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8 Jan 2014 : Digital Forensics: can it really be an academic discipline? #
Although Digital Forensics isn't my main research area, it is one that I've had involvement with for some time. I work with many very talented researchers in the area of digital forensics, and have worked in the past with the Police in testing new digital forensics tools.

Yet in spite of this, I've struggled with the underpinnings of digital forensics for some time. Unlike security research, which is built on a set of clear principals that remain consistent over time, the principal techniques of digital forensics appear to me to be inevitably temporary and fleeting.

To be clear, I do understand that there are clearly defined goals for good digital forensics practice, and that the overarching aim is to collect evidence within the constraints of these requirements. For example, the need to collect data in a non-destructive way, while ensuring traceability, collecting information about provenance, and ideally supporting repeatability of collection. If digital forensics constrained itself to the pure pursuit of managing data based on these principals, then that would provide scope for a practically useful, but theoretically unremarkable area for future research.

I also understand that there are interesting questions related to how data can be analysed and interpreted to better understand it . But to me this falls under intelligence gathering rather than digital forensics. It fits into a much broader class of research (data analysis) which exists separately and independently.

Instead, at the heart of most digital forensics research you'll invariably find a data collection technique that's designed to uncover unexpected data. Data that the user never intended to persist or become accessible. As others have noted, this goal is diametrically opposed to the central goal of security, which is to offer a strict decision over what access is granted and to whom (where access can apply to not just data but also actions). Presumably, a tightly configured and accurately implemented security policy would prevent any effective digital forensics techniques from being used.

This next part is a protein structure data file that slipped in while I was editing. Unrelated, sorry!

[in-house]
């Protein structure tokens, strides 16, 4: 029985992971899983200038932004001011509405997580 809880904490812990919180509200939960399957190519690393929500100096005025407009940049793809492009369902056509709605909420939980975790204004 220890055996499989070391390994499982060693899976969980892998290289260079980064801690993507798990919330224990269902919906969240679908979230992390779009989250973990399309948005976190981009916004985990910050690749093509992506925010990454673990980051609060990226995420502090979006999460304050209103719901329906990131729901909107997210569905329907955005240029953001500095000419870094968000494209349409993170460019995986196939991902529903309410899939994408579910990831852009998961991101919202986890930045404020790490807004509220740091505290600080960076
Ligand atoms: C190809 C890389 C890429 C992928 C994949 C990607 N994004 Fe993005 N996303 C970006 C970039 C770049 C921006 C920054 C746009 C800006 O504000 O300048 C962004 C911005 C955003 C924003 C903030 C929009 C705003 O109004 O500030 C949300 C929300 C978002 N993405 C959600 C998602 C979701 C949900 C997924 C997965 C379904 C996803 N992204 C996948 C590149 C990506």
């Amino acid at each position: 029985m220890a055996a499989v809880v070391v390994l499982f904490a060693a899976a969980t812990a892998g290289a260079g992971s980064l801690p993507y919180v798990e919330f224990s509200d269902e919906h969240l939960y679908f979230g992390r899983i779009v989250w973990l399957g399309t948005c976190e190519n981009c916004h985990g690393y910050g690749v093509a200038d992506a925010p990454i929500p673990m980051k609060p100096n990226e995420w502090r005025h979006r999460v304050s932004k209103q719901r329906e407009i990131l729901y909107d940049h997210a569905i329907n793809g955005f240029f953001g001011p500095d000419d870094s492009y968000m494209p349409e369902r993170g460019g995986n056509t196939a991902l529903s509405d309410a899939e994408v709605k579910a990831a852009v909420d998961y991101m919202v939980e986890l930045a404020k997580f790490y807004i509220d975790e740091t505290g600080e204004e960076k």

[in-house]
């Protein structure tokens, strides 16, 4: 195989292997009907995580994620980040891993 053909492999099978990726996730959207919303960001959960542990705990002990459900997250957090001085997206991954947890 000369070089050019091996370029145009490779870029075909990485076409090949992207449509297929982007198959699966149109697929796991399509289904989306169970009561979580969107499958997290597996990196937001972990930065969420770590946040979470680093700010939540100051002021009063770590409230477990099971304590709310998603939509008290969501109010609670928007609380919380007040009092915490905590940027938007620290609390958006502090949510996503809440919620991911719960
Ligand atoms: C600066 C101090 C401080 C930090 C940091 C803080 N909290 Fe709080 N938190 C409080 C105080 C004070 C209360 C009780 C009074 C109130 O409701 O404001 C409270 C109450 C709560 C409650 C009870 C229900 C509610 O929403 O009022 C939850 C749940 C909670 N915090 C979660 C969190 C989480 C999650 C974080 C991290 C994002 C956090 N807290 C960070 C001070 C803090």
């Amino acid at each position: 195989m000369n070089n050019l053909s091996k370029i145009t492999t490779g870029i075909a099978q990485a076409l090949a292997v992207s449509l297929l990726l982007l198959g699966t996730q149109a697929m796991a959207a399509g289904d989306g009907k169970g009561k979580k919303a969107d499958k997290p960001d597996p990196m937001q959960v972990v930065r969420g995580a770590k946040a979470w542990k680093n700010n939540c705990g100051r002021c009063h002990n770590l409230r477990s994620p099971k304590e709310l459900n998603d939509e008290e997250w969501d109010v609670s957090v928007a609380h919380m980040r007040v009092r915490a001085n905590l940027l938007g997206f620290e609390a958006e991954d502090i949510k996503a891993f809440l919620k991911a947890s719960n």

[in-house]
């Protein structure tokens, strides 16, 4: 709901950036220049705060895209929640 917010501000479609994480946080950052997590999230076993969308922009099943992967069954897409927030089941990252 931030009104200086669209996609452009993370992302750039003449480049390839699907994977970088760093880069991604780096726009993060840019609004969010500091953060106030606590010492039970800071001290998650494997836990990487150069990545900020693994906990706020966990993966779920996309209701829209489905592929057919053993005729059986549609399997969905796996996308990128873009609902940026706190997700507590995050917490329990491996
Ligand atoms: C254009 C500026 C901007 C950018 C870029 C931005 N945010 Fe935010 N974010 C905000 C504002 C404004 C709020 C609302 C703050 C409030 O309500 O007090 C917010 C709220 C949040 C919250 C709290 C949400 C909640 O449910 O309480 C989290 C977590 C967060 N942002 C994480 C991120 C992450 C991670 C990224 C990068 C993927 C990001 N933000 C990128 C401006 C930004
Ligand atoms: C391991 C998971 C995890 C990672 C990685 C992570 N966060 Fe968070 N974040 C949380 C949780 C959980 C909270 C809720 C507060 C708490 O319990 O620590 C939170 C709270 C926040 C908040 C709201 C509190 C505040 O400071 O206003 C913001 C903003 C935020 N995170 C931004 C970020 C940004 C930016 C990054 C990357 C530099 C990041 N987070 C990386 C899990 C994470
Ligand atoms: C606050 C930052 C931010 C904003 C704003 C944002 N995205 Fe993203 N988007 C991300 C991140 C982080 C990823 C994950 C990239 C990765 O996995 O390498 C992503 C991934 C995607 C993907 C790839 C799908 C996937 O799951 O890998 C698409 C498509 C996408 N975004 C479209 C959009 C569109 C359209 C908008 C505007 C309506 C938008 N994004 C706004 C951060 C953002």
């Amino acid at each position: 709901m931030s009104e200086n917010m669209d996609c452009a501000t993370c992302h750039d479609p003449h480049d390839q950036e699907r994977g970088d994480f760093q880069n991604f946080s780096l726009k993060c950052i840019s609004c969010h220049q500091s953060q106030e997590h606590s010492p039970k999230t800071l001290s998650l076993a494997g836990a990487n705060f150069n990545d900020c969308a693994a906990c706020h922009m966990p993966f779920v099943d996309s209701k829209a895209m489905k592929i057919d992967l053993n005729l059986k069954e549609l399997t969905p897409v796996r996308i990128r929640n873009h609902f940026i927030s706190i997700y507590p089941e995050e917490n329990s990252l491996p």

As a consequence, much digital forensics research focusses on bypassing security measures, making use of unanticipated data leaks or amalgamating data that had hitherto been considered benign. As soon as these techniques have been identified, a good security process should provide a countermeasure.

Certainly this offers a lucrative seam of challenges to undertake research around. However, each is just the exploitation of a transient mistake, framed from a perspective of intent. Consequently, when I read about digital forensics research I always struggle to understand the enduring principals which have been uncovered by it.

In contrast, the enduring principals of security research are clear. The aim there is to provide control: the ability to allow or disallow access to digital functionality or information based on a stated security policy. The security policy might change, and so the controls and feedback given to the user might also change, but good security research accommodates this without diverging from this clearly defined goal.

No doubt security doesn't always work like this and there are many challenges to achieving it. Security policies must be suitably complete, definable and understood by the user to achieve the intended results. There must be methods for applying the policy which ensure that the model (policy) and design (controls) align. Finally, the implementation must be correct, so that it - ideally verifiably - matches the requirements.

There will always be difficulties that arise in achieving this, but there is no reason why the methods developed today, which fulfil these objectives within a particular context, shouldn't be as applicable in the future as they are now. I'll grant that the completeness part may be an unachievable aspiration. But this doesn't make the steps towards it any less valid.

On the other hand, the goal of digital forensics is always moving: not forwards but sideways. So what are the underlying principals of digital forensics that an academic research discipline can uncover? How will digital forensics survive as a research area in the future, other than through the drive for practical outcomes? What area is there left for digital forensics to inhabit, once the security problem has been solved?


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